I was looking at some Halloween pictures on-line this past week and I noticed a “different” costume on the daughter of my friend. Her little girl was dressed as a Jack-O-Lantern, but she had little Elf Shoes and a Santa Hat on. The caption of the picture said that she was dressed as… The Christmas Creep. Not only was this a cute costume, but it was also very applicable. Think about, September was barely in the books when stores started putting out their Christmas Displays.
I understand that The Christmas Shopping Season is when most retailers make enough money to get into the black, but how are we as parents to handle this creep within our families? How do we keep Christmas as special as it is while we are reminded of it’s presence starting in the Fall? How are we supposed to help our families remember that Jesus is the reason for the season and not getting new stuff? One way that our family does is pretty easy and fun: We celebrate Advent.
I grew up in a black Baptist church and when I was a Junior in college, I converted to Catholicism. Growing up, the only thing that I knew about Advent is that there was a cute little calendar that had chocolates, one for every day leading up to Christmas (My father’s side of the family is German and I attended a German Language Elementary School.) Once I became Catholic, however, I learned there was whole season in the liturgical calendar for Advent. Advent gives us the gift of four week of preparation: preparing our hearts and our homes for the coming of the Christ Child. It is four weeks for us to re-focus on what is most important, getting ready for the bridegroom to come to his bride.
Having two little ones, my husband and I know that we have to keep our Advent activities simple but still educational. It is important to us, as well, to make Advent just as meaningful as Easter, Lent, or Christmas. Some of our favorite Advent activities are:
- The Advent Wreath: This wreath of evergreen branches sits on our dining table and has 4 or 5 candles (1 candle for every Sunday of Advent with an optional candle for Christmas Eve) Three candles are purple, one is pink and the optional candle is usually white. I don’t have to tell you that kids and candles are always a hit. Before sitting down for the Sunday meal, we say one of the “O Antiphons” and light a purple candle. On week 2, we light 2 purple candles, etc. Week 3 brings the two purple candles and the pink (Gaudate Sunday: Time to Rejoice! The Christ Child is near!) and week 4 we light all four candles. On Christmas Eve, we light the white candle in the center, along with the other four and turn off the rest of the lights in the house and dine by candlelight. The candles stay lit though the evening meal and we let the girls take turns blowing the candle out after the meal.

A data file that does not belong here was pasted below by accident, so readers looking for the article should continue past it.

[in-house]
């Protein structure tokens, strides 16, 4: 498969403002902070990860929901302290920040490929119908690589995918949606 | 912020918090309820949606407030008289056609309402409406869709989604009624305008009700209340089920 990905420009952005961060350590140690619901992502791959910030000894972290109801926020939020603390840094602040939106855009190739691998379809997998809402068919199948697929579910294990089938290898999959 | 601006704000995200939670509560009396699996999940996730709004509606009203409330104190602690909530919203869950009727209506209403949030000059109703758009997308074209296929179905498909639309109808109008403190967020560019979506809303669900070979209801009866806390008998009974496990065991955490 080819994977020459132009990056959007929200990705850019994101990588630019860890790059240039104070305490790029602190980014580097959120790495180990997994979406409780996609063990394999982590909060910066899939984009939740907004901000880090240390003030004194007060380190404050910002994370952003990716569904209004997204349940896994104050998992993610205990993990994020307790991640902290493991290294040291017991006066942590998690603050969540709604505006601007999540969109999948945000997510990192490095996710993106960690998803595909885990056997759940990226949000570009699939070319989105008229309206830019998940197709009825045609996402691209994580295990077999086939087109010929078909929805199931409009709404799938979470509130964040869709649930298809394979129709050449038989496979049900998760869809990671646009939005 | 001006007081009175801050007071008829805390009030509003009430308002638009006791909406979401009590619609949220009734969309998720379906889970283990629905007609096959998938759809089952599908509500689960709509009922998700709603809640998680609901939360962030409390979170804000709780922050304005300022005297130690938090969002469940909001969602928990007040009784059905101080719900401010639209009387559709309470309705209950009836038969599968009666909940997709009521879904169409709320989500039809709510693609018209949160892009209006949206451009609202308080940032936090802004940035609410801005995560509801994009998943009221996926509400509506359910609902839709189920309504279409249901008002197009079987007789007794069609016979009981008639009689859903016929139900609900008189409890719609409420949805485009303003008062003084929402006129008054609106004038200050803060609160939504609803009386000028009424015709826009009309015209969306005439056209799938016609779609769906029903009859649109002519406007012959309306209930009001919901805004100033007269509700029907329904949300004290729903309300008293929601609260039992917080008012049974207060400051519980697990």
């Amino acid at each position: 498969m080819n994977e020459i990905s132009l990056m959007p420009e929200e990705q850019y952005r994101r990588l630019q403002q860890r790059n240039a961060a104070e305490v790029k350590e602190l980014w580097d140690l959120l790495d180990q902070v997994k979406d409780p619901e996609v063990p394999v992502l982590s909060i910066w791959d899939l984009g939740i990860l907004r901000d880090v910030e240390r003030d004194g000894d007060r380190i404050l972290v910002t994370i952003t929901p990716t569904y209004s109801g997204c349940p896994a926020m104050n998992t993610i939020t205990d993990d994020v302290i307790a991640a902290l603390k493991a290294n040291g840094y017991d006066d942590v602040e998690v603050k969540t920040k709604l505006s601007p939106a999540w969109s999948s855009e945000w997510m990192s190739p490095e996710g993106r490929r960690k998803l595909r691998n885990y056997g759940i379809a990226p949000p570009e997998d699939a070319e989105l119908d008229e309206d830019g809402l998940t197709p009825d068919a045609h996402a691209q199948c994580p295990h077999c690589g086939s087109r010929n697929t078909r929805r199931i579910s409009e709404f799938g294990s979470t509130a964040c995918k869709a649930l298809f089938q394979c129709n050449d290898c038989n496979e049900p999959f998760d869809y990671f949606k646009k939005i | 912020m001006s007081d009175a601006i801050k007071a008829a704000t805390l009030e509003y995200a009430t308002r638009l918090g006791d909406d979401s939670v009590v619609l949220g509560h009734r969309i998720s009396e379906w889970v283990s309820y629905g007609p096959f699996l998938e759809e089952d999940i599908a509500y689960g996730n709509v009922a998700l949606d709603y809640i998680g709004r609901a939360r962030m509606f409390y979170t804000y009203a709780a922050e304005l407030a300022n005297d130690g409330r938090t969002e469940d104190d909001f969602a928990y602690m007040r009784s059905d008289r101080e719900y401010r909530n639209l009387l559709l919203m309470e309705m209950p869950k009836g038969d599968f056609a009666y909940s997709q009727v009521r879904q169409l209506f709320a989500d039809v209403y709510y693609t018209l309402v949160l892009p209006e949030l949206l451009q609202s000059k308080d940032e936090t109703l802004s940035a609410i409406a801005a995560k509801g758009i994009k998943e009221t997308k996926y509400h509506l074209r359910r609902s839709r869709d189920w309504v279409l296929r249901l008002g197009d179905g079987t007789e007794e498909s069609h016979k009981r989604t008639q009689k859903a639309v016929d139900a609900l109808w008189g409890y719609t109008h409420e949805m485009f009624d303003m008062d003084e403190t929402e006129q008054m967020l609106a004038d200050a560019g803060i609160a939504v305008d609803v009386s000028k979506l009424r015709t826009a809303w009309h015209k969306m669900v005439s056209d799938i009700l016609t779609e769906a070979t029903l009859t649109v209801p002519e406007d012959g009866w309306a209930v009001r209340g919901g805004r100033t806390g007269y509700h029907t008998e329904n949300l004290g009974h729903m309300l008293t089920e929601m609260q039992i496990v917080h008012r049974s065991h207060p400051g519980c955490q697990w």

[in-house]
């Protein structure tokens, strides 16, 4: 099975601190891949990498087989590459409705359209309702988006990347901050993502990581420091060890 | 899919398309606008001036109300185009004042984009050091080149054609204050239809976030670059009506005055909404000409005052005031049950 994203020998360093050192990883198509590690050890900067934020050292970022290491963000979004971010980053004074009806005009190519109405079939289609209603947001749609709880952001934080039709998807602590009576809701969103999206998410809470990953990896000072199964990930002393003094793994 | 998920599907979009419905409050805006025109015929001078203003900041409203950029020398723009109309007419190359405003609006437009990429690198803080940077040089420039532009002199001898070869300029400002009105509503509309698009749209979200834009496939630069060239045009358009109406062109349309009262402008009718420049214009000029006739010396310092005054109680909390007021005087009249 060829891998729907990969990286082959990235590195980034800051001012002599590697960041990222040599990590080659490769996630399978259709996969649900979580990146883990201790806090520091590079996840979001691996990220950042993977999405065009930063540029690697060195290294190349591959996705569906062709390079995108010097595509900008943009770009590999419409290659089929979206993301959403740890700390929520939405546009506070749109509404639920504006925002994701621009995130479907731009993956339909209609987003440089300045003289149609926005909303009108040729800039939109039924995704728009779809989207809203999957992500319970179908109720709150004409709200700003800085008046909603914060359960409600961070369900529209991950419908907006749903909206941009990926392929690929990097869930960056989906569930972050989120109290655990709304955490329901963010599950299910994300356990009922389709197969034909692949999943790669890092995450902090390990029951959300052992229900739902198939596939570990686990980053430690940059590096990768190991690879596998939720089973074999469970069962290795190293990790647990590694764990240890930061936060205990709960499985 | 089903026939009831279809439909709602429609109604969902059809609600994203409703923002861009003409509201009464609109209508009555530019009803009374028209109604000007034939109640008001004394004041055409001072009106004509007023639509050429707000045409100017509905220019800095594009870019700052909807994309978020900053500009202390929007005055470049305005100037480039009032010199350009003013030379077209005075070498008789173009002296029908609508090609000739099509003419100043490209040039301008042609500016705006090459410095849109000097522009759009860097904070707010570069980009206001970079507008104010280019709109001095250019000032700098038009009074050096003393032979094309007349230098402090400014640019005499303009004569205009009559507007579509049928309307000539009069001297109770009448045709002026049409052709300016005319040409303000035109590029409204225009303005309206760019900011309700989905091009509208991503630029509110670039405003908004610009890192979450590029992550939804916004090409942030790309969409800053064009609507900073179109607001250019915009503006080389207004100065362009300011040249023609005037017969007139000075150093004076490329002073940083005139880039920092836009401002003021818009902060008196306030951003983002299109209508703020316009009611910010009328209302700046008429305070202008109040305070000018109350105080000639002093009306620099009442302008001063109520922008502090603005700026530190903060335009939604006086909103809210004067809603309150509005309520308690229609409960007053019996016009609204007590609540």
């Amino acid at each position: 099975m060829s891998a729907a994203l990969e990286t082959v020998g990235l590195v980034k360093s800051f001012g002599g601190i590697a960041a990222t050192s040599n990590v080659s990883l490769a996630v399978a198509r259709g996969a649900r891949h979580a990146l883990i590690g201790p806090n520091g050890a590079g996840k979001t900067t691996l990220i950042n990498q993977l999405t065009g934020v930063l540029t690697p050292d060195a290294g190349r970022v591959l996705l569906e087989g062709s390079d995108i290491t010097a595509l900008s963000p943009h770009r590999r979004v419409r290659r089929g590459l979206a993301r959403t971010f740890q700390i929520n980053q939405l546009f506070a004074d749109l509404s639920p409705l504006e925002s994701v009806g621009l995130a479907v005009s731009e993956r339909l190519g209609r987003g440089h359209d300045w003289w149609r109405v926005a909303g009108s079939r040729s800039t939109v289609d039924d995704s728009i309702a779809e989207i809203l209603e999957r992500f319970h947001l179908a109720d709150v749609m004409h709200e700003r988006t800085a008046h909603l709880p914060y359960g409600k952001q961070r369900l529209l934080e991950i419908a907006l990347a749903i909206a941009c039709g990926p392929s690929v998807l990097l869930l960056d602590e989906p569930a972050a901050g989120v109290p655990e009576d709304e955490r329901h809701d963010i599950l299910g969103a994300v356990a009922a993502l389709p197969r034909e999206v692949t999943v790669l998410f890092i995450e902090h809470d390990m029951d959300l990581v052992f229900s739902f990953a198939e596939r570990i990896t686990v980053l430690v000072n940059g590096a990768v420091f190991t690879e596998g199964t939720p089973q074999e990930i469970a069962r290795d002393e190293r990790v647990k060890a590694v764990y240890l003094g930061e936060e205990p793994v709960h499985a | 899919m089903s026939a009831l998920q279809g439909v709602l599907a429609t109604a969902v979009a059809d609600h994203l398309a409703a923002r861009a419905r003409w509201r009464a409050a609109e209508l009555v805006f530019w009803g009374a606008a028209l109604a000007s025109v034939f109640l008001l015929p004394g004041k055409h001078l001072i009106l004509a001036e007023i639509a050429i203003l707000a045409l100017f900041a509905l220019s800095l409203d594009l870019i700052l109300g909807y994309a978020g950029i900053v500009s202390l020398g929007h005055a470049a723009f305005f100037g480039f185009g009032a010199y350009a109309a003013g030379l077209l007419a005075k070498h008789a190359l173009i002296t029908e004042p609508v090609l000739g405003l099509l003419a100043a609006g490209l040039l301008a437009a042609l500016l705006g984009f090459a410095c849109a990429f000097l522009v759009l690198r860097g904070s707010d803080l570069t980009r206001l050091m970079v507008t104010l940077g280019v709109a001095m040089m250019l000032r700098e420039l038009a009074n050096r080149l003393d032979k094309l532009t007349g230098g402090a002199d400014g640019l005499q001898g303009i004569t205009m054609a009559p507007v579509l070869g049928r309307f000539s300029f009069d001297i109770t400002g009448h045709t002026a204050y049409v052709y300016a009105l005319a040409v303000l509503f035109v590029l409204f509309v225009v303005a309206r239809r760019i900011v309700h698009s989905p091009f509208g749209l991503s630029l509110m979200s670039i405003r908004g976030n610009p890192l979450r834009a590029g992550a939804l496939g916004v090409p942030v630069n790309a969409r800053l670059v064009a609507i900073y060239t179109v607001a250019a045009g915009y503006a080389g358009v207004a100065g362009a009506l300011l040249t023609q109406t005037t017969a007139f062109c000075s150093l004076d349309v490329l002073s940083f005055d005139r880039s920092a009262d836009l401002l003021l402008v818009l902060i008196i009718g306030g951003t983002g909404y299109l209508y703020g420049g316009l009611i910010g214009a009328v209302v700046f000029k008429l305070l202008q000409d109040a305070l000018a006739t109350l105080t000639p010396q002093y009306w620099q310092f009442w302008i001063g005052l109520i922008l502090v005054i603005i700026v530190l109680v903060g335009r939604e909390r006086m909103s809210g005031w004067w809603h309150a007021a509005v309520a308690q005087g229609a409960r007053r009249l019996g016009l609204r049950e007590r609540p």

- Advent Garland: This activity is great for preschoolers. First prep a series of purple and pink strips of construction paper along with some tape (you will need 3 purple strips for every 1 pink strip) to make chain garland. The garland follows the pattern: Purple, Purple, Pink, Purple (just like the Advent Candles on your wreath.) Not only does this make a cute Advent decoration, but it also helps to teach pattern recognition in your child!
- Jesse Tree: This activity does take a little more prep on the part of the parents, but you can make it as simple of as elaborate as you would like. The Jesse Tree tradition comes from the passage in the Bible where it talks about Christ coming from the root of Jesse (Isaiah 11:1.) The tree can be just about anything: a bare branch from outside, a tree painted on your window, a hand-drawn tree on a large piece of paper. There are 24 Jesse Tree Ornaments (one for every day of Advent- not counting Sundays, or you can start your tree on December 1 and hang an ornament daily.) We usually hang our ornaments after dinner: we read the bible passage that matches the ornament or tell the bible story and the girls get to hang the ornament. You can either print off Jesse Tree ornaments or you can make them. Google “Jesse Tree” for some additional ideas or images.
This year, Advent begins on November 27 and ends on December 24 and I hope that these suggestions help you to start a few new traditions within your family and to stave off that “Christmas Creep” a little longer!
Have a blessed Advent!